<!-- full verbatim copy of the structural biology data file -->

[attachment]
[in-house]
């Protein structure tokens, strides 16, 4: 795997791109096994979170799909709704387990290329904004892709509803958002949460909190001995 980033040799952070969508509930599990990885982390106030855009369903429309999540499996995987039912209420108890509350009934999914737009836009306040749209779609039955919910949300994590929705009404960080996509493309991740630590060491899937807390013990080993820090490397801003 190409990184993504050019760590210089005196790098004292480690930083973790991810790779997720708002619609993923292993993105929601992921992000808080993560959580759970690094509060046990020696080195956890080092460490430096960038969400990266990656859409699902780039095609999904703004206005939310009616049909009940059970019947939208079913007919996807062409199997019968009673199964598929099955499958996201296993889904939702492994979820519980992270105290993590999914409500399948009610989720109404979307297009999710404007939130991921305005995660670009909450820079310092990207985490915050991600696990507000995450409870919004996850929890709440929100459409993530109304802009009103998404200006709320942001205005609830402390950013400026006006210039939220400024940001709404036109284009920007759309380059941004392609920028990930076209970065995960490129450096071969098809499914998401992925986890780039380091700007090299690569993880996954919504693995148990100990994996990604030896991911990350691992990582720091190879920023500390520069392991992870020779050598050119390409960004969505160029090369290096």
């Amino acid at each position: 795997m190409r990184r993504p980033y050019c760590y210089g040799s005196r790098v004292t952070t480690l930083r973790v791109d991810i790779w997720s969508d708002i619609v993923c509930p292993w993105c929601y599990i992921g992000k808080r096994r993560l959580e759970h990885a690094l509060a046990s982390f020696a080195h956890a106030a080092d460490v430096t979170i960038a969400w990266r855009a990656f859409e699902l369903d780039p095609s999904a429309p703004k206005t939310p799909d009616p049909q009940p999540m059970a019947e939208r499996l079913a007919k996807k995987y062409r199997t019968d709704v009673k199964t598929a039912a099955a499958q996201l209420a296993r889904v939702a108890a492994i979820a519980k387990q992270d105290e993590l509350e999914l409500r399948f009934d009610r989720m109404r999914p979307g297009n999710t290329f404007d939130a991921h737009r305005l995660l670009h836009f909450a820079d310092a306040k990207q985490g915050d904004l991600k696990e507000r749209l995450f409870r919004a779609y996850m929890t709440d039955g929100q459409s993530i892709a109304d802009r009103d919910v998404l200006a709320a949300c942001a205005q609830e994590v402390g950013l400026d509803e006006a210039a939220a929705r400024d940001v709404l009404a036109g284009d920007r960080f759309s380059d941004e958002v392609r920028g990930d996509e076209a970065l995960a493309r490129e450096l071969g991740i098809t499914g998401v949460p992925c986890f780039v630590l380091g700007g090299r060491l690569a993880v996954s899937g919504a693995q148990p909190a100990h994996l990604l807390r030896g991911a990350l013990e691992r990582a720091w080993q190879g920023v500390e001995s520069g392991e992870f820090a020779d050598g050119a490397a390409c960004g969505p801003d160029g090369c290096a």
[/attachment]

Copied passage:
[in-house]
């Protein structure tokens, strides 16, 4: 795997791109096994979170799909709704387990290329904004892709509803958002949460909190001995 980033040799952070969508509930599990990885982390106030855009369903429309999540499996995987039912209420108890509350009934999914737009836009306040749209779609039955919910949300994590929705009404960080996509493309991740630590060491899937807390013990080993820090490397801003 190409990184993504050019760590210089005196790098004292480690930083973790991810790779997720708002619609993923292993993105929601992921992000808080993560959580759970690094509060046990020696080195956890080092460490430096960038969400990266990656859409699902780039095609999904703004206005939310009616049909009940059970019947939208079913007919996807062409199997019968009673199964598929099955499958996201296993889904939702492994979820519980992270105290993590999914409500399948009610989720109404979307297009999710404007939130991921305005995660670009909450820079310092990207985490915050991600696990507000995450409870919004996850929890709440929100459409993530109304802009009103998404200006709320942001205005609830402390950013400026006006210039939220400024940001709404036109284009920007759309380059941004392609920028990930076209970065995960490129450096071969098809499914998401992925986890780039380091700007090299690569993880996954919504693995148990100990994996990604030896991911990350691992990582720091190879920023500390520069392991992870020779050598050119390409960004969505160029090369290096």
């Amino acid at each position: 795997m190409r990184r993504p980033y050019c760590y210089g040799s005196r790098v004292t952070t480690l930083r973790v791109d991810i790779w997720s969508d708002i619609v993923c509930p292993w993105c929601y599990i992921g992000k808080r096994r993560l959580e759970h990885a690094l509060a046990s982390f020696a080195h956890a106030a080092d460490v430096t979170i960038a969400w990266r855009a990656f859409e699902l369903d780039p095609s999904a429309p703004k206005t939310p799909d009616p049909q009940p999540m059970a019947e939208r499996l079913a007919k996807k995987y062409r199997t019968d709704v009673k199964t598929a039912a099955a499958q996201l209420a296993r889904v939702a108890a492994i979820a519980k387990q992270d105290e993590l509350e999914l409500r399948f009934d009610r989720m109404r999914p979307g297009n999710t290329f404007d939130a991921h737009r305005l995660l670009h836009f909450a820079d310092a306040k990207q985490g915050d904004l991600k696990e507000r749209l995450f409870r919004a779609y996850m929890t709440d039955g929100q459409s993530i892709a109304d802009r009103d919910v998404l200006a709320a949300c942001a205005q609830e994590v402390g950013l400026d509803e006006a210039a939220a929705r400024d940001v709404l009404a036109g284009d920007r960080f759309s380059d941004e958002v392609r920028g990930d996509e076209a970065l995960a493309r490129e450096l071969g991740i098809t499914g998401v949460p992925c986890f780039v630590l380091g700007g090299r060491l690569a993880v996954s899937g919504a693995q148990p909190a100990h994996l990604l807390r030896g991911a990350l013990e691992r990582a720091w080993q190879g920023v500390e001995s520069g392991e992870f820090a020779d050598g050119a490397a390409c960004g969505p801003d160029g090369c290096a």